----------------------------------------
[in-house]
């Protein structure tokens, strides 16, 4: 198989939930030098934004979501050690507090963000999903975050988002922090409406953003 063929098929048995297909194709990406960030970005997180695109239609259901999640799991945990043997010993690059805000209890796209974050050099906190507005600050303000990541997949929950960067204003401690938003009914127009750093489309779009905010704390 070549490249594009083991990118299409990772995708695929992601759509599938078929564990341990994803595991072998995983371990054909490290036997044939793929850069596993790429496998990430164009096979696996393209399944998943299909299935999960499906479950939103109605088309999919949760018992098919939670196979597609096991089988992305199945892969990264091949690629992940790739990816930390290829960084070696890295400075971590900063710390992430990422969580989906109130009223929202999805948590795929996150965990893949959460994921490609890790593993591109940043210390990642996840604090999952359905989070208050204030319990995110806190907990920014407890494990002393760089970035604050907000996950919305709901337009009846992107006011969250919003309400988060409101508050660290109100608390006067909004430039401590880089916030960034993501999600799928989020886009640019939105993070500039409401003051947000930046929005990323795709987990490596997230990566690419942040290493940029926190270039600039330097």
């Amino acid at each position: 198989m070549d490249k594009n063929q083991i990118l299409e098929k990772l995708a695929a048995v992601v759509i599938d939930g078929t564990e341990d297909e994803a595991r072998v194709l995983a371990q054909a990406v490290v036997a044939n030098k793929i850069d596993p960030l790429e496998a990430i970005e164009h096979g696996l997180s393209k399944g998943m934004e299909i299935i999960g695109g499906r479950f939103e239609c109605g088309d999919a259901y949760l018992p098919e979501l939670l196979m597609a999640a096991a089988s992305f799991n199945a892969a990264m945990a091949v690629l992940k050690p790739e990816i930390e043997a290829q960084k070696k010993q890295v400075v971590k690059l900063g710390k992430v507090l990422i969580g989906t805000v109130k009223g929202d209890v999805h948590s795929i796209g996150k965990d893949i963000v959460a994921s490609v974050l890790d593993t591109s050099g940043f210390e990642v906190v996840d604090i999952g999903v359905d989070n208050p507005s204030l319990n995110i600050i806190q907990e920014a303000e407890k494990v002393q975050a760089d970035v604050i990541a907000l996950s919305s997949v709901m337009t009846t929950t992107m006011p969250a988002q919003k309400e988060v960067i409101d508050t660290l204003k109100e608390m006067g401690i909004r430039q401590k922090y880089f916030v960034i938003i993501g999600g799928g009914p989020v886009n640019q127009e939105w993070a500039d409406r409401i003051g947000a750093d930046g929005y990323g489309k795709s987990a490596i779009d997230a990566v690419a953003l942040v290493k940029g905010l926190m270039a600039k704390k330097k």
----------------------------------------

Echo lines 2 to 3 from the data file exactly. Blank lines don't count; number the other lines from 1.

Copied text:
């Protein structure tokens, strides 16, 4: 198989939930030098934004979501050690507090963000999903975050988002922090409406953003 063929098929048995297909194709990406960030970005997180695109239609259901999640799991945990043997010993690059805000209890796209974050050099906190507005600050303000990541997949929950960067204003401690938003009914127009750093489309779009905010704390 070549490249594009083991990118299409990772995708695929992601759509599938078929564990341990994803595991072998995983371990054909490290036997044939793929850069596993790429496998990430164009096979696996393209399944998943299909299935999960499906479950939103109605088309999919949760018992098919939670196979597609096991089988992305199945892969990264091949690629992940790739990816930390290829960084070696890295400075971590900063710390992430990422969580989906109130009223929202999805948590795929996150965990893949959460994921490609890790593993591109940043210390990642996840604090999952359905989070208050204030319990995110806190907990920014407890494990002393760089970035604050907000996950919305709901337009009846992107006011969250919003309400988060409101508050660290109100608390006067909004430039401590880089916030960034993501999600799928989020886009640019939105993070500039409401003051947000930046929005990323795709987990490596997230990566690419942040290493940029926190270039600039330097």
């Amino acid at each position: 198989m070549d490249k594009n063929q083991i990118l299409e098929k990772l995708a695929a048995v992601v759509i599938d939930g078929t564990e341990d297909e994803a595991r072998v194709l995983a371990q054909a990406v490290v036997a044939n030098k793929i850069d596993p960030l790429e496998a990430i970005e164009h096979g696996l997180s393209k399944g998943m934004e299909i299935i999960g695109g499906r479950f939103e239609c109605g088309d999919a259901y949760l018992p098919e979501l939670l196979m597609a999640a096991a089988s992305f799991n199945a892969a990264m945990a091949v690629l992940k050690p790739e990816i930390e043997a290829q960084k070696k010993q890295v400075v971590k690059l900063g710390k992430v507090l990422i969580g989906t805000v109130k009223g929202d209890v999805h948590s795929i796209g996150k965990d893949i963000v959460a994921s490609v974050l890790d593993t591109s050099g940043f210390e990642v906190v996840d604090i999952g999903v359905d989070n208050p507005s204030l319990n995110i600050i806190q907990e920014a303000e407890k494990v002393q975050a760089d970035v604050i990541a907000l996950s919305s997949v709901m337009t009846t929950t992107m006011p969250a988002q919003k309400e988060v960067i409101d508050t660290l204003k109100e608390m006067g401690i909004r430039q401590k922090y880089f916030v960034i938003i993501g999600g799928g009914p989020v886009n640019q127009e939105w993070a500039d409406r409401i003051g947000a750093d930046g929005y990323g489309k795709s987990a490596i779009d997230a990566v690419a953003l942040v290493k940029g905010l926190m270039a600039k704390k330097k």